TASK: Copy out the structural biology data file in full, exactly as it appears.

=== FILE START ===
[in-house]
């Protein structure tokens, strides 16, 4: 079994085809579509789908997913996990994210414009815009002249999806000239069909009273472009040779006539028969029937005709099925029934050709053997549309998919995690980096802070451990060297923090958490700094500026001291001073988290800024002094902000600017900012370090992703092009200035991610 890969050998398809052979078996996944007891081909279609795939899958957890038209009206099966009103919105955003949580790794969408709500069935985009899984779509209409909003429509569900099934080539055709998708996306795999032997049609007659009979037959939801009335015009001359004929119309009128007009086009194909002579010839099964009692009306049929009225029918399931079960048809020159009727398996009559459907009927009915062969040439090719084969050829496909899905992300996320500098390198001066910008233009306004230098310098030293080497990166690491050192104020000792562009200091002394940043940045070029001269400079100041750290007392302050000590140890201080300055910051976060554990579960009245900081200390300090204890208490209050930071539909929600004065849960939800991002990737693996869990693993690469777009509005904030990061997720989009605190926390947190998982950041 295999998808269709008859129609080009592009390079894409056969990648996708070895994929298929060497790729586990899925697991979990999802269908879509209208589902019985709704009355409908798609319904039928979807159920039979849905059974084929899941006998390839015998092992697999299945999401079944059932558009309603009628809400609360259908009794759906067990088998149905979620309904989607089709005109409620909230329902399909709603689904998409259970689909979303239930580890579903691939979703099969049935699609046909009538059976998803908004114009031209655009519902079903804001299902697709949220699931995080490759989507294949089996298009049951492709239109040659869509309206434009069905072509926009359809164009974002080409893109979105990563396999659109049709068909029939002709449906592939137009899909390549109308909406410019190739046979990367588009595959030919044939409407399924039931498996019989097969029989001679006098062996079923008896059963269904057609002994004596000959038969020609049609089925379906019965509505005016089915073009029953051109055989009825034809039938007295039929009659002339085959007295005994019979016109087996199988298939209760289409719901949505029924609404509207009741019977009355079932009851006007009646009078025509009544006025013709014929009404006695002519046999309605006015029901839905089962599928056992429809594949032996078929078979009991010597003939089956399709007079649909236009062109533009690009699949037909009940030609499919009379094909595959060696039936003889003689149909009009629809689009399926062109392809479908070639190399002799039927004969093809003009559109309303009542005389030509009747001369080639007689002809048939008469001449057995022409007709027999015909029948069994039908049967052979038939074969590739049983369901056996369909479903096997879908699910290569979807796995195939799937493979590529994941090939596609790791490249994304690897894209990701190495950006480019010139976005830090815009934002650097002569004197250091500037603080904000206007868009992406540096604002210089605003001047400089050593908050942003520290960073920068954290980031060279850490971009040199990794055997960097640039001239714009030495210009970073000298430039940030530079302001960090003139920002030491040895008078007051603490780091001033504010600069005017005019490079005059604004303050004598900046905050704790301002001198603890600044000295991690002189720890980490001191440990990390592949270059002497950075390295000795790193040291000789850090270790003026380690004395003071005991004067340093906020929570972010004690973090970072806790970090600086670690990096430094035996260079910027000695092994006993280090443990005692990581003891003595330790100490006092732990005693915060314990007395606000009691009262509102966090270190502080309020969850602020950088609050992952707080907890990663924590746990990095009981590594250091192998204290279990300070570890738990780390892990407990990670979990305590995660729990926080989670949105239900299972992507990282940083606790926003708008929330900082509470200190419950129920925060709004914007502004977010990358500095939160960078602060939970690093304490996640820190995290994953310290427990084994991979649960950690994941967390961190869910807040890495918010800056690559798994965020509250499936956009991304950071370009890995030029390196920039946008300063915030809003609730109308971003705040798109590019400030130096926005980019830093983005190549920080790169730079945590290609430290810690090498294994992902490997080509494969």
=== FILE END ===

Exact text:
[in-house]
């Protein structure tokens, strides 16, 4: 079994085809579509789908997913996990994210414009815009002249999806000239069909009273472009040779006539028969029937005709099925029934050709053997549309998919995690980096802070451990060297923090958490700094500026001291001073988290800024002094902000600017900012370090992703092009200035991610 890969050998398809052979078996996944007891081909279609795939899958957890038209009206099966009103919105955003949580790794969408709500069935985009899984779509209409909003429509569900099934080539055709998708996306795999032997049609007659009979037959939801009335015009001359004929119309009128007009086009194909002579010839099964009692009306049929009225029918399931079960048809020159009727398996009559459907009927009915062969040439090719084969050829496909899905992300996320500098390198001066910008233009306004230098310098030293080497990166690491050192104020000792562009200091002394940043940045070029001269400079100041750290007392302050000590140890201080300055910051976060554990579960009245900081200390300090204890208490209050930071539909929600004065849960939800991002990737693996869990693993690469777009509005904030990061997720989009605190926390947190998982950041 295999998808269709008859129609080009592009390079894409056969990648996708070895994929298929060497790729586990899925697991979990999802269908879509209208589902019985709704009355409908798609319904039928979807159920039979849905059974084929899941006998390839015998092992697999299945999401079944059932558009309603009628809400609360259908009794759906067990088998149905979620309904989607089709005109409620909230329902399909709603689904998409259970689909979303239930580890579903691939979703099969049935699609046909009538059976998803908004114009031209655009519902079903804001299902697709949220699931995080490759989507294949089996298009049951492709239109040659869509309206434009069905072509926009359809164009974002080409893109979105990563396999659109049709068909029939002709449906592939137009899909390549109308909406410019190739046979990367588009595959030919044939409407399924039931498996019989097969029989001679006098062996079923008896059963269904057609002994004596000959038969020609049609089925379906019965509505005016089915073009029953051109055989009825034809039938007295039929009659002339085959007295005994019979016109087996199988298939209760289409719901949505029924609404509207009741019977009355079932009851006007009646009078025509009544006025013709014929009404006695002519046999309605006015029901839905089962599928056992429809594949032996078929078979009991010597003939089956399709007079649909236009062109533009690009699949037909009940030609499919009379094909595959060696039936003889003689149909009009629809689009399926062109392809479908070639190399002799039927004969093809003009559109309303009542005389030509009747001369080639007689002809048939008469001449057995022409007709027999015909029948069994039908049967052979038939074969590739049983369901056996369909479903096997879908699910290569979807796995195939799937493979590529994941090939596609790791490249994304690897894209990701190495950006480019010139976005830090815009934002650097002569004197250091500037603080904000206007868009992406540096604002210089605003001047400089050593908050942003520290960073920068954290980031060279850490971009040199990794055997960097640039001239714009030495210009970073000298430039940030530079302001960090003139920002030491040895008078007051603490780091001033504010600069005017005019490079005059604004303050004598900046905050704790301002001198603890600044000295991690002189720890980490001191440990990390592949270059002497950075390295000795790193040291000789850090270790003026380690004395003071005991004067340093906020929570972010004690973090970072806790970090600086670690990096430094035996260079910027000695092994006993280090443990005692990581003891003595330790100490006092732990005693915060314990007395606000009691009262509102966090270190502080309020969850602020950088609050992952707080907890990663924590746990990095009981590594250091192998204290279990300070570890738990780390892990407990990670979990305590995660729990926080989670949105239900299972992507990282940083606790926003708008929330900082509470200190419950129920925060709004914007502004977010990358500095939160960078602060939970690093304490996640820190995290994953310290427990084994991979649960950690994941967390961190869910807040890495918010800056690559798994965020509250499936956009991304950071370009890995030029390196920039946008300063915030809003609730109308971003705040798109590019400030130096926005980019830093983005190549920080790169730079945590290609430290810690090498294994992902490997080509494969």